Bompastor’s playing career also saw her enjoy spells with Washington Freedom in America – helping her become a fluent English speaker, which will have been another attraction for Chelsea – and Paris St-Germain, before she worked at Lyon’s academy and then became the club’s manager in 2021. By the end of the 2021-22 season her side were European champions, shocking Barcelona in Turin, although the Catalan club got their revenge in last weekend’s Champions League final in Bilbao. But what of her style of play?

Lyon shock Barcelona to win the Champions League final in 2022
Bompastor's Lyon shocked Barcelona to win the Champions League final in 2022 - AFP/Marco Bertorello

“On the coaching side, she’s very pragmatic in terms of the football she wants to play,” Jamet added. “Lyon fans enjoyed the results because the results were good but this was not the French way of playing football. We saw against Barcelona in Bilbao, they didn’t try to outplay Barcelona with their football – they tried to beat Barcelona on the break and they tried to out-muscle them. She doesn’t want to play pretty football if it’s not efficient, basically. She focuses on how to win.

“In press conferences, she has a friendly tone. But she will say what she wants to say! When she is not happy, you will know... she will say in her words.”

That friendly tone is not always guaranteed, as another of Bompastor’s former team-mates, Aston Villa and France midfielder Kenza Dali, revealed last week. She told football news website Fromthespot.co.uk: “Every single drill at training was competitive with her. I was young and I was scared of her!

“She’s the type of coach you don’t mess with. She was an amazing left-back first of all, an amazing player and so competitive. I think if you ask one word about Sonia, it’s ‘competitive’.”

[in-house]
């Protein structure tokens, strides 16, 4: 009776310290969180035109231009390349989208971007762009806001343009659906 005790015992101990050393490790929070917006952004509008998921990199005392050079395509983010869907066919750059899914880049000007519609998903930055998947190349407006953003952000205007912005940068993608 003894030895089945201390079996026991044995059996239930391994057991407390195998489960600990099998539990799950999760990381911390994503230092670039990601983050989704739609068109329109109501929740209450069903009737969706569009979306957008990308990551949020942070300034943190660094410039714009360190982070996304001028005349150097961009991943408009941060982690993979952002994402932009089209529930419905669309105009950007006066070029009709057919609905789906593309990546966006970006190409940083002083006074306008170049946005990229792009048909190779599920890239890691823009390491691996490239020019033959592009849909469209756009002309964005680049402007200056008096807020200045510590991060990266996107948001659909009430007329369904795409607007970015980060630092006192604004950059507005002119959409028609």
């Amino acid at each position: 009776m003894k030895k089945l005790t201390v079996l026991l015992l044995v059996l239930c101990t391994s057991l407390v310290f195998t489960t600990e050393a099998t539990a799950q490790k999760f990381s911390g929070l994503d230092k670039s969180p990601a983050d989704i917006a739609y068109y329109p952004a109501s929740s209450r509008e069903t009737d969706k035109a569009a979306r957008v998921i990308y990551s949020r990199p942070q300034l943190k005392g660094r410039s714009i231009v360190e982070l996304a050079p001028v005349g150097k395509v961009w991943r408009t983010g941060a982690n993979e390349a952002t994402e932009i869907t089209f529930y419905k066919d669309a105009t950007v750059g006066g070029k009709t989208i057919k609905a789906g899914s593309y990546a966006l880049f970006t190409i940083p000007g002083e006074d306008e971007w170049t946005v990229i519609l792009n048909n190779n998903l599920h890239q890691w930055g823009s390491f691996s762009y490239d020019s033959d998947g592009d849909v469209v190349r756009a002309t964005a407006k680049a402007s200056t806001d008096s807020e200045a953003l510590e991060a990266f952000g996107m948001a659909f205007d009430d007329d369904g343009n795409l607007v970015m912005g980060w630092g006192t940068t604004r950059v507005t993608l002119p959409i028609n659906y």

Sonia Bompastor urges on her Lyon players in training
Bompastor is known for her competitiveness - Getty Images/Ramsey Cardy

Bompastor’s experience of dealing with dressing rooms full of world-class players is understood to be another thing that attracted Chelsea, along with her desire and work ethic. Chelsea’s long-serving women’s team general manager Paul Green drew up a shortlist of four coaches, together with sporting directors Paul Winstanley and Laurence Stewart, and Bompastor was identified relatively quickly as their outstanding candidate. Hayes was also consulted on the decision.

Bompastor, who will start her role on July 1, will make the switch to west London along with her assistant coaches at Lyon, Camille Abily, another decorated former France international, and Theo Rivrin. Chelsea are interviewing candidates to fill other back-room roles.

In a joint statement, Stewart and Winstanley said: “Sonia is the ideal candidate to build on Emma’s legacy and take the team forward. She brings a wealth of experience from managing at the highest levels and winning trophies as a player and a coach. Her ethos and values align with Chelsea Football Club. We are all looking forward to having her on board.”

Off the pitch, Chelsea are also in the process of setting up a standalone comercial structure for the women’s team to try to further increase revenues next season. This will not mean any changes to the footballing or recruitment staff structure, but will give the women’s arm of the club more dedicated resources to boost income, after a season where they quadrupled the value of their women’s team-only sponsorships and doubled ticket sales compared to 2022-23.